“I’m raving,” I said. I let go of the keys in my pocket
Not literally. But . . . um . . . well, it’s not going to surprise you that Rose Manor has, you know, form, in the living-in-a-fantasy-novel situation, is it?
We still don’t know why Mr. Wolverine is calling…
Nope. We don’t. I have some idea—I know how it begins—but I also have the nervous feeling that this is one of those conversations that isn’t going to go the way I’m expecting it to.
Here’s my guesses: The landlord will turn out to be a smoking hot cool guy (when he finally shows up). His cousin, on the other hand, will probably have something to do with the appearance of Mr. Melmoth.
Well, the cousin and Mr Melmoth are definitely on the same team. The Bad Guy team. And there is a smoking hot cool guy somewhere in the vicinity of Mr Demerara, but I’m not sure whether it’s Mr D himself, his son, his valet, his tame magician or his pet shapeshifting Elasmotherium.
I don’t like the sound of the landlord’s cousin across the lake with a tick-like nature and a fancy old car…bet he’s a snoop. Maybe Sid will bite him, and something dire will fall out of his pocket and prove he’s a serial killer.
‘Why, that looks like Major Klondike’s Foolhardy Conservationist Medal for rescuing six polar bears and a very confused wombat from that ice floe forty years ago! He always wore it! And I haven’t seen him around lately! And what is that wrapped around it? Why, that looks like Sallie Mae’s hair ribbon, from when she was prom queen last spring! And she disappeared right after the prom!’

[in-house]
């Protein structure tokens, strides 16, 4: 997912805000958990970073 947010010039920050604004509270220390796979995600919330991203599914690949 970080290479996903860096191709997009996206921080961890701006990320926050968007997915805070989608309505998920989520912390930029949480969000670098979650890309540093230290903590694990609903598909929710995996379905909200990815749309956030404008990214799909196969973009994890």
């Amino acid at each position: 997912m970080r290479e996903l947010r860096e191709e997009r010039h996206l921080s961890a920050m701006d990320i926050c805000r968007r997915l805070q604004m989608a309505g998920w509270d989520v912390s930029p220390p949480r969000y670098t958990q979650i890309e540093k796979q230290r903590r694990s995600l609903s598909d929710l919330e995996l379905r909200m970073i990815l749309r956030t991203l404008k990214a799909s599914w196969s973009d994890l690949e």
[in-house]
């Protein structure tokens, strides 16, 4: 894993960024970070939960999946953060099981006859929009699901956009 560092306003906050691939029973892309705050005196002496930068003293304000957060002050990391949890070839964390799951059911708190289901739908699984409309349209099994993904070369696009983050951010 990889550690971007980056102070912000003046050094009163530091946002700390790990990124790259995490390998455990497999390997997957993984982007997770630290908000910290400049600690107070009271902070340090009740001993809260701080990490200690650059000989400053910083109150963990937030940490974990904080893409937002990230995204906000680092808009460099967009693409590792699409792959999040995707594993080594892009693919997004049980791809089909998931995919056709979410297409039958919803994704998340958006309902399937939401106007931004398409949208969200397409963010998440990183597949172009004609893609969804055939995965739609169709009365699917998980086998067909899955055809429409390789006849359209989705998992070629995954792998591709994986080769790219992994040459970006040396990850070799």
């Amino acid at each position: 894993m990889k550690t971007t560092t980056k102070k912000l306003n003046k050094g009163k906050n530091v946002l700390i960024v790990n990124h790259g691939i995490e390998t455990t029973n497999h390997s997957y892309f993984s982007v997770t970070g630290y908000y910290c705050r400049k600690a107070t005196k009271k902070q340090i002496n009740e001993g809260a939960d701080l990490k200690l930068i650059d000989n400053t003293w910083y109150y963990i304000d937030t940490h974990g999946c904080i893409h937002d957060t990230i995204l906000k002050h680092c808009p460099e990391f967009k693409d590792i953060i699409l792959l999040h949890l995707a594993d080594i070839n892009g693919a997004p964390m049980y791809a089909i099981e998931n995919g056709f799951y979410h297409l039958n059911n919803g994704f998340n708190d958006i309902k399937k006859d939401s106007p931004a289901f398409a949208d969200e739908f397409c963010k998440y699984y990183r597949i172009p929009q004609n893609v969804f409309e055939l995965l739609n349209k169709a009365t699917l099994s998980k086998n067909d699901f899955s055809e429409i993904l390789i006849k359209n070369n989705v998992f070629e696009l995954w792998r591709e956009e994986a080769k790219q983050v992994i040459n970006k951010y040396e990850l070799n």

Clearly Hayley uses the 4-inch-heels for smashing pigeonholes
Have I ever told you anything about DESTINY? It is, theoretically, the third in the non-trilogy of vaguely world-linked novels beginning with SUNSHINE. Which is to say there are vampires (but no Sunshine, and no Con. Calm down). Destiny has an interesting pair of insanely high heels which do some pigeonhole smashing.
I love that Kes is making connections with people. That’s reassuring, even though I suspect things won’t stay nearly so grounded going forward (I’m talking to you, Watermelon Shoulders and Mr. Melmoth).
Heh. And this comment was written before the burgundy-lace-and-Topaz scene. But wouldn’t it be nice if major life changes went more like this, where most of the people you meet are not merely polite and well-disposed but are on your wavelength and have what you need when you need it? Speaking of wish fulfilment. Sigh.
I am contemplating moving to Maine: should I be taking notes, or checking in to a padded cell?
I wish Eats were local!
Well, I do and I don’t. I have enough trouble with both my waistline and what my stomach is prepared to recognise as food, and I think Eats might just make me cry a lot.
I am sooooo wanting to hear more about Mr. Watermelon Shoulders! My curiosity it all a-dither!
He’s cute. I’ll tell you that for free. He’s cuuuuuuuuuute. Well, I think he’s cute. He’s a little challenged in the modern world viewpoint area, but you can put up with a few faults for serious cute.
Sid! (only blonde) http://www.dogbreedinfo.com/lurcherphotos.htm
. . . and a bloke. I don’t think Sid is ever going to look this smooth—Saluki fur is very silky, but Deerhound is wiry, and sticks out in all directions, and a cross between the two could be anything—but we aren’t going to know till she gets fed up and clean. Also an ill- or under-nourished dog’s coat will need to grow out again on good food before you know what it’s going to be. But this is a very handsome dog and I’d totally invite him in and feed him tuna-fish sandwiches.